I frankly had no idea who Lionel Shriver is, so I read the story completely cold. I quite enjoyed it. The theme, of the way we become aware of our adult selves emerging, and awareness of our life-projects emerging, is a bit heavy-handed. But the characters are very nicely drawn, as is the slightly skewed understanding they have (the two Kenyan hosts and their young risk-taker), and I liked how as a “middle” woman, she still has a hard time “reading” her friend. Indeed, the causal chain is almost too direct: she isn’t sure quite how to read him, so she tries to send a non-verbal signal – both to him and to herself (she does it because this is the kid of person she thinks she is) – and the result is… well you have to read the story. Over at Mookse, plenty of Shriver-haters (I guess she wrote We Need to Talk About Kevin), and some great analysis of the story.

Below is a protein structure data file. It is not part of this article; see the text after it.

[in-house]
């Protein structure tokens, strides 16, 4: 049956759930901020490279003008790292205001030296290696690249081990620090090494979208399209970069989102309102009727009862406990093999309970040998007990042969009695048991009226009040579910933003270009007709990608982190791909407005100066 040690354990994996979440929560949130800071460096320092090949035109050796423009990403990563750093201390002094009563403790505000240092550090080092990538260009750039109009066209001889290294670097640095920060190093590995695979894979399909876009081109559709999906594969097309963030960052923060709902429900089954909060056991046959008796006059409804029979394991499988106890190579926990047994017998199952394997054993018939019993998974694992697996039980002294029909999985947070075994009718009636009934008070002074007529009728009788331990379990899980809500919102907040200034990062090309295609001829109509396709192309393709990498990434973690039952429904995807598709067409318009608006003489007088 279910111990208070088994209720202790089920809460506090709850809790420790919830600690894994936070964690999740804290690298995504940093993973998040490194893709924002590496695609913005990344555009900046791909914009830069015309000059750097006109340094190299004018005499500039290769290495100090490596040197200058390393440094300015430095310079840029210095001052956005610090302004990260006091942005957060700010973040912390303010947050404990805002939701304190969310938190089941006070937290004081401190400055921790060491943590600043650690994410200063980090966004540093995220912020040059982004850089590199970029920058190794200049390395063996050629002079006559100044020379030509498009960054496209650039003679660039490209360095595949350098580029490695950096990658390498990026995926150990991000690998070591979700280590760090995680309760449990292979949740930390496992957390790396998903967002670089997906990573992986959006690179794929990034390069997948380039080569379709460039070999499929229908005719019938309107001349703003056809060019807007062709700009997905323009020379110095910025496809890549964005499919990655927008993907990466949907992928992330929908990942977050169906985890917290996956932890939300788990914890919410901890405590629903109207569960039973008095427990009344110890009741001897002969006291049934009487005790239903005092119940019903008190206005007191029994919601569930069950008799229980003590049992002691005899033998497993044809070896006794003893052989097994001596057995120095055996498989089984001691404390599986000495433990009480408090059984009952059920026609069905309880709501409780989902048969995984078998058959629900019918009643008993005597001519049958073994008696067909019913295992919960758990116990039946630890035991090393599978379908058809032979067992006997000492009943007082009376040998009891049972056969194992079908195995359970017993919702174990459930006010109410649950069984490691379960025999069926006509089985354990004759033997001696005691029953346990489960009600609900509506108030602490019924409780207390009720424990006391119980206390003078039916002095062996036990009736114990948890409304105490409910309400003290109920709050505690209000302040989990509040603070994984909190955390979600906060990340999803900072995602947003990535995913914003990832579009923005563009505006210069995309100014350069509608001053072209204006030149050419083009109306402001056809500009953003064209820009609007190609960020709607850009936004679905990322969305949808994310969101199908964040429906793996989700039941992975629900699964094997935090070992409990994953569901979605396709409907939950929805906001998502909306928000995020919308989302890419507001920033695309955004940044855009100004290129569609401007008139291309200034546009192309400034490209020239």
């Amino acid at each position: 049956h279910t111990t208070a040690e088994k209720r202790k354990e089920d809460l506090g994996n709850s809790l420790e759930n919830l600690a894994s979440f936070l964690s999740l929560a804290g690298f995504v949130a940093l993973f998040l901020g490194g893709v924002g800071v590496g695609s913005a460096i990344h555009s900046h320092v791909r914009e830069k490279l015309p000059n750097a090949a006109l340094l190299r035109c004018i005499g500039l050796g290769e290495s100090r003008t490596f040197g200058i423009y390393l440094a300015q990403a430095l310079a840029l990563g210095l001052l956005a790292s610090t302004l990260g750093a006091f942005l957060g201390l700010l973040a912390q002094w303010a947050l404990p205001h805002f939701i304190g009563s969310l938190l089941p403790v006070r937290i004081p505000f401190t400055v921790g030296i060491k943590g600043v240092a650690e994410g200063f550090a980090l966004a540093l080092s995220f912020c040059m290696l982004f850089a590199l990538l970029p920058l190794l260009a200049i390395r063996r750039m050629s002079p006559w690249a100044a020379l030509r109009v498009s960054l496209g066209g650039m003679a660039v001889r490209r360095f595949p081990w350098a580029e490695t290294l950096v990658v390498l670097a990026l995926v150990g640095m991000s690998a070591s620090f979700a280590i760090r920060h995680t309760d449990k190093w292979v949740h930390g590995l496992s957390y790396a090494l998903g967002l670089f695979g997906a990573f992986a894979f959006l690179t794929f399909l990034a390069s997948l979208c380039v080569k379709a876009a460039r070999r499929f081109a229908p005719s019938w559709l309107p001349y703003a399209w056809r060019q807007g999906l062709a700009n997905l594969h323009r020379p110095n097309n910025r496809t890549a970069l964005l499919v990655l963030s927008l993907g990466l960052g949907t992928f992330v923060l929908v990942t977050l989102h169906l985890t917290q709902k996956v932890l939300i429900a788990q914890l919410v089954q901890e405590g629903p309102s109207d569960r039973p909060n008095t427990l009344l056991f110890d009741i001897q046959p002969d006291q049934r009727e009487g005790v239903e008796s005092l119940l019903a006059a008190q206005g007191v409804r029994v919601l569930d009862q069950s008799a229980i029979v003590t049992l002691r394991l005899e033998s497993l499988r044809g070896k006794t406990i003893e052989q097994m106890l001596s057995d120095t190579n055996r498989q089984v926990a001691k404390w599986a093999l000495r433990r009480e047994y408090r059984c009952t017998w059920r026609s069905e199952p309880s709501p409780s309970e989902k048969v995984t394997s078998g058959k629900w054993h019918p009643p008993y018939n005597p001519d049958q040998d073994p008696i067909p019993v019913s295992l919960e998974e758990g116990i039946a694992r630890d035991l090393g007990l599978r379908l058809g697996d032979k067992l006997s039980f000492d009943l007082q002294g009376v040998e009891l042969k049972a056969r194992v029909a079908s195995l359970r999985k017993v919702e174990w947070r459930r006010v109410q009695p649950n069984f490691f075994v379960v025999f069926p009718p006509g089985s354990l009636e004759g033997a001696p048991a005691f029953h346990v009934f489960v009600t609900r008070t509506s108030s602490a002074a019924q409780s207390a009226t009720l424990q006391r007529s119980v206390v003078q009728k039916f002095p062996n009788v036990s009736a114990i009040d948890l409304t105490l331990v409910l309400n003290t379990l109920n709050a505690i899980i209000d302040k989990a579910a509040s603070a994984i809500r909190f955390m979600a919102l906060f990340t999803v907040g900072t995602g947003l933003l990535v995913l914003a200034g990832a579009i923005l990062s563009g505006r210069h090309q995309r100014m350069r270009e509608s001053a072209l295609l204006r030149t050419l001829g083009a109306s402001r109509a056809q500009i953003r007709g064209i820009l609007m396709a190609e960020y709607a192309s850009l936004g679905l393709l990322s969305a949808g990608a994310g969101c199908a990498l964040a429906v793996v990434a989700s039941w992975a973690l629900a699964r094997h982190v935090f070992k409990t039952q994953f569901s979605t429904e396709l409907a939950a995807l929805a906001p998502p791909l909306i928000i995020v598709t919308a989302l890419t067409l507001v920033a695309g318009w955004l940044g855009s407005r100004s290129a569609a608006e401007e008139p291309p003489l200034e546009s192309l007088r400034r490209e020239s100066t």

Blogs I Follow
- Choices, choices: Radio campaign to reduce rural child mortality or public transport infrastructure for Ouagadougou
- Stata tip: Doing something conditional on existence of a variable in the dataset, using a local
- Livres photos pour les bibliothèques, de International School of Ouagadougou (ISO)
- My Dad sends me to a Nigerian comedy web site… pretty good!
- Honey bees are essential for pollination karité trees in Burkina Faso
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